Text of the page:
Australian coach Arnold on edge after loss to Japan

Soccer Football – World Cup – Asia Qualifiers – Group B – Australia v China – Khalifa Stadium, Doha, Qatar – September 2, 2021 Australia coach Graham Arnold REUTERS/Ibraheem Al Omari/File Photo

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MELBOURNE, March 26 (Reuters) – Australia manager Graham Arnold’s future is in doubt following the World Cup qualifier loss to Japan, with local media reporting he could be sacked as early as next week.

Arnold came into the home game under fire after breaching Australia’s mandatory isolation period after testing positive for COVID-19, while needing a win to keep the Socceroos’ hopes alive. automatically qualify for the final in Qatar.

Instead, the dismal 2-0 loss to the Blue Samurai condemned them to a perilous path to the playoffs, while underscoring Australian rules football’s stagnation against top Asian nations.

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The Age and Sydney Morning Herald newspapers have reported that Football Australia are considering sacking him after next Tuesday’s dead rubber qualifier against Saudi Arabia, citing unnamed sources with knowledge of the governing body’s decision-making.

The FA did not provide an immediate comment when contacted by Reuters on Saturday, but said in February it would back Arnold until qualifying was completed.

Arnold’s agent said the coach would not comment on whether he had the backing of the FA to continue in the role.

Arnold defended his team’s performance against the Blue Samurai and said he backed them to pass the June qualifiers in Qatar.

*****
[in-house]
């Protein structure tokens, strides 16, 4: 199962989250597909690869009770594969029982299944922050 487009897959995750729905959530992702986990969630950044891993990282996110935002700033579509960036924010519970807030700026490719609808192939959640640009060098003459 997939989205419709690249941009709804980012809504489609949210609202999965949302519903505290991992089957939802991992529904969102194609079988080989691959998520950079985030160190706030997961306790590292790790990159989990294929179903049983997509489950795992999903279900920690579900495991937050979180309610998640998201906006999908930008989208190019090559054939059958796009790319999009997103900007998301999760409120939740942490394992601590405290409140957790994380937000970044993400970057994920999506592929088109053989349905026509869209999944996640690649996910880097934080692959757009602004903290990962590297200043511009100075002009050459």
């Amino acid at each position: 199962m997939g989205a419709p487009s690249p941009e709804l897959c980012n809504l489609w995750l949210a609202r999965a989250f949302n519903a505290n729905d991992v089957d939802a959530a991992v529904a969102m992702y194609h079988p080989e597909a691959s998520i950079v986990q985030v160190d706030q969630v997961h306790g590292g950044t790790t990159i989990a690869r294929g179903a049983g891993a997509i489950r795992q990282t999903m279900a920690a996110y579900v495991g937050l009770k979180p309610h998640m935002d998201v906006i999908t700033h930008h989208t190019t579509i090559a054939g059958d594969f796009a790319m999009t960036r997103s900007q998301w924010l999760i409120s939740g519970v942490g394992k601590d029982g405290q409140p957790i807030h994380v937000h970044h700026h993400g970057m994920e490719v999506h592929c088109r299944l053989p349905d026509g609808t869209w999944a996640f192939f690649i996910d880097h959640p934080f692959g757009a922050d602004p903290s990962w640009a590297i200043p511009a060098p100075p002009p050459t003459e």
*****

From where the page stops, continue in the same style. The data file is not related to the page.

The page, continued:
“I believe in these boys,” he said. “It’s one game at a time and one side at a time, and we’ll see what happens.”

Arnold could take comfort in recent history as Australia qualified for the 2018 World Cup in Russia via the playoff route under Ange Postecoglou.

Like Arnold now, Postecoglou was pilloried by former players and pundits for not getting an automatic ticket to Russia.

They forgave Postecoglou after Australia beat Syria and Honduras in the playoffs to qualify for Russia, but the coach resigned anyway citing job strain and a desire to return to club football .

Arnold faces a bigger mountain to climb, with Australia certain to face tougher South American opposition if they get past their first qualifier against an Asian team.

His side are arguably less equipped to meet the challenge than Postecoglou’s, with the Socceroos staff having failed to unearth and develop new talent throughout the World Cup cycle, particularly in attack and play. Midfielder.

This left Australia struggling to score against well-organized defenses overly reliant on regular playmakers Tom Rogic and Aaron Mooy, whose absence against Japan was keenly felt.

Whether a new coach can fix that in less than three months before the playoffs is far from clear.

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Reporting by Ian Ransom in Melbourne; Editing by Edmund Klamann

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